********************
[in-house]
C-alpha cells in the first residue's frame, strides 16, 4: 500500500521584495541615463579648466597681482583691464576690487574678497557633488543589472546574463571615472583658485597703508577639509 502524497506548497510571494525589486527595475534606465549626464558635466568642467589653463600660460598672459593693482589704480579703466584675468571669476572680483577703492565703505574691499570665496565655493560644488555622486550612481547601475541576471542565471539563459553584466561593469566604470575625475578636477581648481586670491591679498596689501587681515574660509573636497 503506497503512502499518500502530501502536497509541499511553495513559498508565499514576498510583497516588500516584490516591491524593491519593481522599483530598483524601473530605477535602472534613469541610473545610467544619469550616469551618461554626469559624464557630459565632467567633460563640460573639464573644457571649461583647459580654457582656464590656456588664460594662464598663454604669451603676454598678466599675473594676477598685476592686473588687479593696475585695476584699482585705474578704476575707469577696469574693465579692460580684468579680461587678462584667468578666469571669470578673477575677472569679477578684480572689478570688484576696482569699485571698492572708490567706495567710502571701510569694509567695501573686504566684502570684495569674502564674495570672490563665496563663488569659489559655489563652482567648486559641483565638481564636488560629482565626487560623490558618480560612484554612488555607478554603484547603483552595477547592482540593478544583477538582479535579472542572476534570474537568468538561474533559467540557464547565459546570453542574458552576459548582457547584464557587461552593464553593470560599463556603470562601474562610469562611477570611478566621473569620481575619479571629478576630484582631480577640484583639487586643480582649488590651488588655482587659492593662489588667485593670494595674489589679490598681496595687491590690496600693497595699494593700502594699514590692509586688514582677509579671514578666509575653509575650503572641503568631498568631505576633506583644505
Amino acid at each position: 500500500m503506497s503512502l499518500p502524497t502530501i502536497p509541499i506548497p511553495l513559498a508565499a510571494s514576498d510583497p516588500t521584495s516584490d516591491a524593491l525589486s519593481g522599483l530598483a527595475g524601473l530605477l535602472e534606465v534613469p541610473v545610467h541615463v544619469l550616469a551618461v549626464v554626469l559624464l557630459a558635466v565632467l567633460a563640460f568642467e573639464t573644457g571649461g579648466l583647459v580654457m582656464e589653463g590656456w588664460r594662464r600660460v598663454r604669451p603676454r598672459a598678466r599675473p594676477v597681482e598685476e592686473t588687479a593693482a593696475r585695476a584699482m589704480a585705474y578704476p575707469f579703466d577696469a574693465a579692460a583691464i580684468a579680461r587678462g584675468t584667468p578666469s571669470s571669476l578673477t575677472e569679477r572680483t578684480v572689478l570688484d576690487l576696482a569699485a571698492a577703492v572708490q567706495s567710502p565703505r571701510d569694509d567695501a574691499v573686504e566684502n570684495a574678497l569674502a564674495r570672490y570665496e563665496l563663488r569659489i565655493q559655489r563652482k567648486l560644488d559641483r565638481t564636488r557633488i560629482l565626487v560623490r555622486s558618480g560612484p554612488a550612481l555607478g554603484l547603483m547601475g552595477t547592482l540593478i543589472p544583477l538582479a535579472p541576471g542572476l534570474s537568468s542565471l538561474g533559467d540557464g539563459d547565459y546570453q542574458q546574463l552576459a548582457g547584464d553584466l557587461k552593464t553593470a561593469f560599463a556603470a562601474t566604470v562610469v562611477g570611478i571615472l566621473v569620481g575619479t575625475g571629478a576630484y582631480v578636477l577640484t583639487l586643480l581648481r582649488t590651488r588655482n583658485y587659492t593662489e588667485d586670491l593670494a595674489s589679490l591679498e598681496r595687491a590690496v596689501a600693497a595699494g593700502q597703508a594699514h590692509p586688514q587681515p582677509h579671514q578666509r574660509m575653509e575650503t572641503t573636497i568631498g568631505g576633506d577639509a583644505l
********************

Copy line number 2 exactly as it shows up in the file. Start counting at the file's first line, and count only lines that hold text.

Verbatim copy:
C-alpha cells in the first residue's frame, strides 16, 4: 500500500521584495541615463579648466597681482583691464576690487574678497557633488543589472546574463571615472583658485597703508577639509 502524497506548497510571494525589486527595475534606465549626464558635466568642467589653463600660460598672459593693482589704480579703466584675468571669476572680483577703492565703505574691499570665496565655493560644488555622486550612481547601475541576471542565471539563459553584466561593469566604470575625475578636477581648481586670491591679498596689501587681515574660509573636497 503506497503512502499518500502530501502536497509541499511553495513559498508565499514576498510583497516588500516584490516591491524593491519593481522599483530598483524601473530605477535602472534613469541610473545610467544619469550616469551618461554626469559624464557630459565632467567633460563640460573639464573644457571649461583647459580654457582656464590656456588664460594662464598663454604669451603676454598678466599675473594676477598685476592686473588687479593696475585695476584699482585705474578704476575707469577696469574693465579692460580684468579680461587678462584667468578666469571669470578673477575677472569679477578684480572689478570688484576696482569699485571698492572708490567706495567710502571701510569694509567695501573686504566684502570684495569674502564674495570672490563665496563663488569659489559655489563652482567648486559641483565638481564636488560629482565626487560623490558618480560612484554612488555607478554603484547603483552595477547592482540593478544583477538582479535579472542572476534570474537568468538561474533559467540557464547565459546570453542574458552576459548582457547584464557587461552593464553593470560599463556603470562601474562610469562611477570611478566621473569620481575619479571629478576630484582631480577640484583639487586643480582649488590651488588655482587659492593662489588667485593670494595674489589679490598681496595687491590690496600693497595699494593700502594699514590692509586688514582677509579671514578666509575653509575650503572641503568631498568631505576633506583644505